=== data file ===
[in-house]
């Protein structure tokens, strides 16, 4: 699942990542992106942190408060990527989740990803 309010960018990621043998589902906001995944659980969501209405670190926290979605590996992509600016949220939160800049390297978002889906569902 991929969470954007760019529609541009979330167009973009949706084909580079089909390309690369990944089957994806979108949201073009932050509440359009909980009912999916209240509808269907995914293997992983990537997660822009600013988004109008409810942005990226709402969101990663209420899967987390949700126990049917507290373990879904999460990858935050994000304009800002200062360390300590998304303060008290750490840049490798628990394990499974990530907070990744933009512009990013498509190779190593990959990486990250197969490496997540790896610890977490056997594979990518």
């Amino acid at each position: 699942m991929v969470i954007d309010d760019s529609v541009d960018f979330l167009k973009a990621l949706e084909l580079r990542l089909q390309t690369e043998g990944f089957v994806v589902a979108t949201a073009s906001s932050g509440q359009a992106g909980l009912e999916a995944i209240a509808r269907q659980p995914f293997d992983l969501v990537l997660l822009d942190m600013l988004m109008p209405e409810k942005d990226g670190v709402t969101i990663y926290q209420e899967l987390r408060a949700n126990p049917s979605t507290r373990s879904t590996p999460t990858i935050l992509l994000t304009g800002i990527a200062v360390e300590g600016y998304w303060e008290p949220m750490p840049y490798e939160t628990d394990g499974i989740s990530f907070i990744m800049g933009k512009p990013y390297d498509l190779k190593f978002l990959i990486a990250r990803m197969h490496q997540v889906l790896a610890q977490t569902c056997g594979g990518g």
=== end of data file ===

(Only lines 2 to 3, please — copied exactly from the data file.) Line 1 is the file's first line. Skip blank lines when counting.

């Protein structure tokens, strides 16, 4: 699942990542992106942190408060990527989740990803 309010960018990621043998589902906001995944659980969501209405670190926290979605590996992509600016949220939160800049390297978002889906569902 991929969470954007760019529609541009979330167009973009949706084909580079089909390309690369990944089957994806979108949201073009932050509440359009909980009912999916209240509808269907995914293997992983990537997660822009600013988004109008409810942005990226709402969101990663209420899967987390949700126990049917507290373990879904999460990858935050994000304009800002200062360390300590998304303060008290750490840049490798628990394990499974990530907070990744933009512009990013498509190779190593990959990486990250197969490496997540790896610890977490056997594979990518």
């Amino acid at each position: 699942m991929v969470i954007d309010d760019s529609v541009d960018f979330l167009k973009a990621l949706e084909l580079r990542l089909q390309t690369e043998g990944f089957v994806v589902a979108t949201a073009s906001s932050g509440q359009a992106g909980l009912e999916a995944i209240a509808r269907q659980p995914f293997d992983l969501v990537l997660l822009d942190m600013l988004m109008p209405e409810k942005d990226g670190v709402t969101i990663y926290q209420e899967l987390r408060a949700n126990p049917s979605t507290r373990s879904t590996p999460t990858i935050l992509l994000t304009g800002i990527a200062v360390e300590g600016y998304w303060e008290p949220m750490p840049y490798e939160t628990d394990g499974i989740s990530f907070i990744m800049g933009k512009p990013y390297d498509l190779k190593f978002l990959i990486a990250r990803m197969h490496q997540v889906l790896a610890q977490t569902c056997g594979g990518g």